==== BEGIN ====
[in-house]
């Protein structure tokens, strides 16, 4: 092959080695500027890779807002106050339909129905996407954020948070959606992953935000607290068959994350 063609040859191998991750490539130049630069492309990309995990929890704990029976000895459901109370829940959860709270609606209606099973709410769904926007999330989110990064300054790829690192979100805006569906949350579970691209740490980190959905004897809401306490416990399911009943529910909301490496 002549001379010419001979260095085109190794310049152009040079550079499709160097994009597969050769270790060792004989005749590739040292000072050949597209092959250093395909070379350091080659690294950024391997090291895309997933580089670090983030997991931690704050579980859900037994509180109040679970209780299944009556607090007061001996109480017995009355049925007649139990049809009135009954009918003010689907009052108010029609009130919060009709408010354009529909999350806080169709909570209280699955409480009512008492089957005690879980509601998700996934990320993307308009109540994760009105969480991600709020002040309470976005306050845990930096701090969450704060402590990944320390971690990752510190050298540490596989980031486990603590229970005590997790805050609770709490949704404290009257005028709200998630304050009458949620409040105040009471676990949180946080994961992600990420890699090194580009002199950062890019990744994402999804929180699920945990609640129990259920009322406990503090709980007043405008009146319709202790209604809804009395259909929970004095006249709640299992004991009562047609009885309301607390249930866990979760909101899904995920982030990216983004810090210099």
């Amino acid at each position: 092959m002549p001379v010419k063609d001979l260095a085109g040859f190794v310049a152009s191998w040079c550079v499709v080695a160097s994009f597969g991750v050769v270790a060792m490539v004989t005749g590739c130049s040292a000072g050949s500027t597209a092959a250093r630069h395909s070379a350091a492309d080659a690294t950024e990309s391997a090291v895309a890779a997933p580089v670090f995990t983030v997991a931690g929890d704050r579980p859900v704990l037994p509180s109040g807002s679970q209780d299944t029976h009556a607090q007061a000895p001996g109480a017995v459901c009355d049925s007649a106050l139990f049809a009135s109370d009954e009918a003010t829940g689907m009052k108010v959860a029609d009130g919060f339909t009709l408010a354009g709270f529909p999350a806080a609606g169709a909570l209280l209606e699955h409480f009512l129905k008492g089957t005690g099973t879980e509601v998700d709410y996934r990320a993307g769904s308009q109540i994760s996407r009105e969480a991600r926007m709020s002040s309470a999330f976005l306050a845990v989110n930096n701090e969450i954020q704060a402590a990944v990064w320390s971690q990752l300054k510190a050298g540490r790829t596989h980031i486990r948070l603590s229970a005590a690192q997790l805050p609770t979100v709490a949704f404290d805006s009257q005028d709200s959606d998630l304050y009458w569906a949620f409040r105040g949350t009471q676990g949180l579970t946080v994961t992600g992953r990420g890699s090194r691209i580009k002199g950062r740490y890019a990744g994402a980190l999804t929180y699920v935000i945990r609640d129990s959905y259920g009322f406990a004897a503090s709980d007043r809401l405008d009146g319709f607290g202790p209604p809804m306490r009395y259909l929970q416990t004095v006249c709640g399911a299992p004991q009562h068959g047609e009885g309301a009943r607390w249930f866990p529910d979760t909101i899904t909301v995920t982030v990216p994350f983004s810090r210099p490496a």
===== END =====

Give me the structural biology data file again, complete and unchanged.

[in-house]
């Protein structure tokens, strides 16, 4: 092959080695500027890779807002106050339909129905996407954020948070959606992953935000607290068959994350 063609040859191998991750490539130049630069492309990309995990929890704990029976000895459901109370829940959860709270609606209606099973709410769904926007999330989110990064300054790829690192979100805006569906949350579970691209740490980190959905004897809401306490416990399911009943529910909301490496 002549001379010419001979260095085109190794310049152009040079550079499709160097994009597969050769270790060792004989005749590739040292000072050949597209092959250093395909070379350091080659690294950024391997090291895309997933580089670090983030997991931690704050579980859900037994509180109040679970209780299944009556607090007061001996109480017995009355049925007649139990049809009135009954009918003010689907009052108010029609009130919060009709408010354009529909999350806080169709909570209280699955409480009512008492089957005690879980509601998700996934990320993307308009109540994760009105969480991600709020002040309470976005306050845990930096701090969450704060402590990944320390971690990752510190050298540490596989980031486990603590229970005590997790805050609770709490949704404290009257005028709200998630304050009458949620409040105040009471676990949180946080994961992600990420890699090194580009002199950062890019990744994402999804929180699920945990609640129990259920009322406990503090709980007043405008009146319709202790209604809804009395259909929970004095006249709640299992004991009562047609009885309301607390249930866990979760909101899904995920982030990216983004810090210099």
């Amino acid at each position: 092959m002549p001379v010419k063609d001979l260095a085109g040859f190794v310049a152009s191998w040079c550079v499709v080695a160097s994009f597969g991750v050769v270790a060792m490539v004989t005749g590739c130049s040292a000072g050949s500027t597209a092959a250093r630069h395909s070379a350091a492309d080659a690294t950024e990309s391997a090291v895309a890779a997933p580089v670090f995990t983030v997991a931690g929890d704050r579980p859900v704990l037994p509180s109040g807002s679970q209780d299944t029976h009556a607090q007061a000895p001996g109480a017995v459901c009355d049925s007649a106050l139990f049809a009135s109370d009954e009918a003010t829940g689907m009052k108010v959860a029609d009130g919060f339909t009709l408010a354009g709270f529909p999350a806080a609606g169709a909570l209280l209606e699955h409480f009512l129905k008492g089957t005690g099973t879980e509601v998700d709410y996934r990320a993307g769904s308009q109540i994760s996407r009105e969480a991600r926007m709020s002040s309470a999330f976005l306050a845990v989110n930096n701090e969450i954020q704060a402590a990944v990064w320390s971690q990752l300054k510190a050298g540490r790829t596989h980031i486990r948070l603590s229970a005590a690192q997790l805050p609770t979100v709490a949704f404290d805006s009257q005028d709200s959606d998630l304050y009458w569906a949620f409040r105040g949350t009471q676990g949180l579970t946080v994961t992600g992953r990420g890699s090194r691209i580009k002199g950062r740490y890019a990744g994402a980190l999804t929180y699920v935000i945990r609640d129990s959905y259920g009322f406990a004897a503090s709980d007043r809401l405008d009146g319709f607290g202790p209604p809804m306490r009395y259909l929970q416990t004095v006249c709640g399911a299992p004991q009562h068959g047609e009885g309301a009943r607390w249930f866990p529910d979760t909101i899904t909301v995920t982030v990216p994350f983004s810090r210099p490496a």